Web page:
2. The pros and cons of hydrogen-powered cars for users
The pros and cons of a particular propulsion technology can be seen from two main perspectives: that of the user, and that of the environment. If any technology is to succeed as an alternative to the combustion engine, it must be user-friendly and significantly reduce the emission of pollutants. We’ll start by examining the key benefits and disadvantages for drivers/owners of hydrogen fuel cell cars – with the help of Axel Rücker, Program Manager Hydrogen Fuel Cell at the BMW Group.
Advantages for users:
- The propulsion in hydrogen fuel cell cars is purely electrical. When you drive one, it feels similar to driving a regular electric car. What does that mean? Virtually no engine noise and a lively start, because electric motors provide full torque even at low speeds.
- Another advantage is the quick charging time. Depending on the charging station and battery capacity, fully electric vehicles currently require between 30 minutes and several hours for a full charge. The hydrogen tanks of fuel cell cars, on the other hand, are full and ready to go again in less than five minutes. For users, this brings vehicle availability and flexibility into line with those of a conventional car.
- For the time being, hydrogen cars still have a longer range than purely electric cars. A full hydrogen tank will last around 300 miles (approx. 480 kilometers). Battery-powered cars can match this with very large batteries – which in turn will lead to an increase in both vehicle weight and charging times.
- The range of fuel cell vehicles is not dependent on the outside
temperature. In other words, it does not deteriorate in cold weather.
Current disadvantages for users:
Currently, the biggest shortcoming of hydrogen fuel cell cars is the sparsity of options for refueling. A hydrogen engine is refueled at special fuel pumps. These in the future will probably find their way into ordinary service stations. As things stand, however, there are still very few refueling stations for hydrogen-powered cars. At the end of 2019 there are only around 40 in the U.S., as compared to approx. 80 in Germany.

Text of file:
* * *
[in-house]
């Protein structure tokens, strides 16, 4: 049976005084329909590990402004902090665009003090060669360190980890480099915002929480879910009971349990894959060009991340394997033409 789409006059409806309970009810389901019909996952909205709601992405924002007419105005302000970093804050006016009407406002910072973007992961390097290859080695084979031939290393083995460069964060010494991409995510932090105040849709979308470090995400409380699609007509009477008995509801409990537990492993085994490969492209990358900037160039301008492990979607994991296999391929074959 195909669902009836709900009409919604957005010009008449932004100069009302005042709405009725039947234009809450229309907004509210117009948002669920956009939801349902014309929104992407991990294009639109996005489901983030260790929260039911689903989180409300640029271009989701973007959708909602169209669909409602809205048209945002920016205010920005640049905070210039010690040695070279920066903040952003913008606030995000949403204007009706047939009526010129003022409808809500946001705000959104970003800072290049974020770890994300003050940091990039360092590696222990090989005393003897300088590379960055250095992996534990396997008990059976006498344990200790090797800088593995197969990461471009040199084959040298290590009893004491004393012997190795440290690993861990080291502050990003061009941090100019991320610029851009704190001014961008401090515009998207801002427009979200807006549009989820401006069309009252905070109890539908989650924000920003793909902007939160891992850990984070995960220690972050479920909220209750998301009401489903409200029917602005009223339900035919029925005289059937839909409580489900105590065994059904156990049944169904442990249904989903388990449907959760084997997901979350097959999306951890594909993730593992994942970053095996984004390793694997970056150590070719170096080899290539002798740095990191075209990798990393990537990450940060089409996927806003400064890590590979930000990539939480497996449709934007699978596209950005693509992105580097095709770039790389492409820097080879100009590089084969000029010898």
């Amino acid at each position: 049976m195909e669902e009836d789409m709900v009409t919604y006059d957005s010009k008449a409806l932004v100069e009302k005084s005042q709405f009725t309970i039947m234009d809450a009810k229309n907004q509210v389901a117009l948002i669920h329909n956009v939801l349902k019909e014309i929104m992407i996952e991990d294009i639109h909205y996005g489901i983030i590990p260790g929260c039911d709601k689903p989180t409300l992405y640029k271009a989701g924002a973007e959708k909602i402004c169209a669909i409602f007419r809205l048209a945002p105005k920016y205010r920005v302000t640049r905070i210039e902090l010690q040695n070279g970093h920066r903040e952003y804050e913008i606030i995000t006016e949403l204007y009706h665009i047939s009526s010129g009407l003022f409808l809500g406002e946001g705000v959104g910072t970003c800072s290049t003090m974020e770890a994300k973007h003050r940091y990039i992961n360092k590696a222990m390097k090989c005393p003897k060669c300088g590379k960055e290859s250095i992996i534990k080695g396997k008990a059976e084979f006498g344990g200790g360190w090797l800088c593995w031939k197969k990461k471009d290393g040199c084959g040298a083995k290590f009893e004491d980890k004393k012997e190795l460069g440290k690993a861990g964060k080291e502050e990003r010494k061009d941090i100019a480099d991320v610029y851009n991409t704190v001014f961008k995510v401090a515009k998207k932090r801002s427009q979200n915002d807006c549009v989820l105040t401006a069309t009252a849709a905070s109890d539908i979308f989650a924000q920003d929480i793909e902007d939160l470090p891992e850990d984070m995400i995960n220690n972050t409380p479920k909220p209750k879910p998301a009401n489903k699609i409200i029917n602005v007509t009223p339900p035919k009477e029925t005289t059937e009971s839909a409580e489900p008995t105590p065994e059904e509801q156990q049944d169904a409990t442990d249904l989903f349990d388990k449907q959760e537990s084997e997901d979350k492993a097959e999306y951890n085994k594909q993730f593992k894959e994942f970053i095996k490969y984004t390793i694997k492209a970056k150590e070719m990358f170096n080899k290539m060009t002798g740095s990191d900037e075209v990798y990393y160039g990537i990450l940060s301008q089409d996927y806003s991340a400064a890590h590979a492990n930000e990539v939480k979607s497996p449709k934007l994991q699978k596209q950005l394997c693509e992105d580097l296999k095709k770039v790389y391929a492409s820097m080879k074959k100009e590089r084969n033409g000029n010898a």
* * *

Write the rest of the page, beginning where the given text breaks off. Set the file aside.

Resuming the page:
“We have a chicken and egg problem with hydrogen fuel cell technology,” explains BMW expert Rücker. “As long as the network of refueling stations for hydrogen-powered cars is so thin, the low demand from customers will not allow for profitable mass production of fuel cell vehicles. And as long as there are hardly any hydrogen cars on the roads, the operators will only hesitantly expand their refueling station network.”
BMW’s homeland of Germany leads the way in terms of infrastructure for hydrogen fuel cell cars. In order to promote the expansion of refueling infrastructure there, vehicle manufacturers like BMW have joined forces with hydrogen producers and filling station operators in the Clean Energy Partnership initiative, which plans to expand the hydrogen fueling station network to 130 stations by 2022. That would allow the operation of about 60,000 hydrogen cars on Germany’s roads. The next target, with a corresponding increase in fuel cell vehicles, will be 400 stations by 2025. More fueling stations are also needed in neighboring countries to actually make it possible to travel outside Germany via FCEV, according to Rücker.